Prostacyclin production was measured as the synthesis of its stable metabolite 6-keto-prostaglandin F1α. We used samples of whole blood with 3.8% sodium citrate at 1:10 as the anticoagulant. Samples were incubated for 5 min at 37°C, then 1 μm calcium ionophore A23187 was added, and the samples were shaken for 5 min. The samples were centrifuged at 10,000g for 15 min at 4°C, and samples of plasma were filtered through Ultrafree-MC microcentrifuge filters (Millipore, Gif-sur-Yvette, France) to remove hemoglobin from cell lysis. Other samples were frozen at −80°C until analysis for 6-keto-prostaglandin F1αby enzyme immunoassay (Oxford Biomedical Research Inc.).
Nitric Oxide Production.
An electrochemical method was used to quantify nitric oxide production15in neutrophil concentrates. Leukocytes were separated on a Ficoll density gradient (Hystopaque 1077 and Hystopaque 1119) and resuspended (final count: 5.2 ± 0.2 × 109leukocytes) in Ca2+physiologic saline solution that contained 140 mm NaCl, 4.6 nm KCl, 2 mm CaCl2, 1 mm MgCl2, 5 mm glucose, and 10 mm HEPES, pH 7.4. The sample was resuspended in Ca2+saline solution (95% neutrophils, 95% viability as judged by trypan blue exclusion) to a final neutrophil count of 3.4 ± 0.3 × 109neutrophils/l. The sample was then divided into aliquots, and an ISO-NO electrode for nitric oxide determinations (World Precision Instruments, Aston, Stevenage, Hertfordshire, United Kingdom) was used to measure nitric oxide production. All measurements were made at 37°C. Baseline nitric oxide production was recorded, then 1 μm calcium ionophore A23187 was added, and the increase in nitric oxide production induced by activation of constitutive or calcium-dependent nitric oxide synthase was recorded.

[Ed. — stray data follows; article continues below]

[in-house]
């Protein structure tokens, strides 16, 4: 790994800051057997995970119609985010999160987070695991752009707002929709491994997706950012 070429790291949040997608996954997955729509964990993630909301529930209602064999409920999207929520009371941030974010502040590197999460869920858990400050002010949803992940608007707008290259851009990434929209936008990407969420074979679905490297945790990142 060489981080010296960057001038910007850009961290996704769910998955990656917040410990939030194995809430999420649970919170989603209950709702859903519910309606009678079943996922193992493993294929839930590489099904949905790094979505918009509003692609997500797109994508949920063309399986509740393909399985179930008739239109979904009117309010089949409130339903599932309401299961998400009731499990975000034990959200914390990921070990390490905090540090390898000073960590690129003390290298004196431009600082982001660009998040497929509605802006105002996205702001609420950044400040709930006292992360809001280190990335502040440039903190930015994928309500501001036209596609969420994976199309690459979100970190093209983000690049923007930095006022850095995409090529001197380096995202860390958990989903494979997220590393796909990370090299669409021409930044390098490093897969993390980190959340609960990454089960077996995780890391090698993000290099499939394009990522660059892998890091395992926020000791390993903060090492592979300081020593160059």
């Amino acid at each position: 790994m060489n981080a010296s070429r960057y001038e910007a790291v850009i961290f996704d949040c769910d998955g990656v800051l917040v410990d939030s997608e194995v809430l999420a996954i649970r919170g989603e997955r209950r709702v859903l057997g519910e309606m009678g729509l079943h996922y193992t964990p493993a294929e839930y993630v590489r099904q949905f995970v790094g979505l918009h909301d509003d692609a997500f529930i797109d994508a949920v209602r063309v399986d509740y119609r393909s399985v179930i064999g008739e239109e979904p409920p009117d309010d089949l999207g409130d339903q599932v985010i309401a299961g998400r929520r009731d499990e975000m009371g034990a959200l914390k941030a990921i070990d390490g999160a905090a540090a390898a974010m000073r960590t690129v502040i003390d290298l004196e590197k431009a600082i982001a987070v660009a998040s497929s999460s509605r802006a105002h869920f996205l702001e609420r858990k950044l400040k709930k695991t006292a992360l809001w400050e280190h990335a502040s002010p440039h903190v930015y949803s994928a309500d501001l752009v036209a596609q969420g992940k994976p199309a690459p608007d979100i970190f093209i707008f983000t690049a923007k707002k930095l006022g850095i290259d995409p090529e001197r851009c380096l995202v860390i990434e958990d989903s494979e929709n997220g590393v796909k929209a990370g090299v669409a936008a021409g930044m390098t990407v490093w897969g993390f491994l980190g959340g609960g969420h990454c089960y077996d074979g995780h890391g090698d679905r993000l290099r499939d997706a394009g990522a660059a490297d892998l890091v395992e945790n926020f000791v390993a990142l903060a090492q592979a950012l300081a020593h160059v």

All data in the text, tables, and figures are the mean ± SD of the results in each group. The data were analyzed with version 12.0 of the SPSSx program for Windows (SPSS Co., Chicago, IL). Data for both the initial and crossover phases of the study were transformed into percentage values of change with respect to the baseline values. Once normal distribution of the data had been confirmed through the homogeneity of variances, the percentage values for the two treatment groups were compared with the Student t test for paired samples. Differences with P < 0.05 (two-tailed) were considered significant.
Absolute values for clinical variables and laboratory tests in the baseline blood samples (before medication) are shown in table 1. There were no significant differences in any of the data between the two groups.
Results after 24 Hours
Both aspirin and dexibuprofen significantly inhibited platelet aggregation induced in whole blood with ADP, collagen, and arachidonic acid (fig. 1). Maximal inhibition of aggregation was seen 8 h after the administration of aspirin (inhibition was 65% with collagen and 79% with arachidonic acid) and 2 h after administration when ADP was the inducer (47% inhibition). When dexibuprofen was given, maximal inhibition of aggregation was seen 2 h after administration (40% with ADP, 62% with collagen, and 69% with arachidonic acid). As table 2shows, dexibuprofen inhibited platelet aggregation after the first dose significantly earlier than aspirin. Twenty-four hours after the first dose of dexibuprofen, platelet aggregation had returned to baseline values, but after aspirin, platelet aggregation after 24 h remained inhibited almost to the extent observed after 12 h.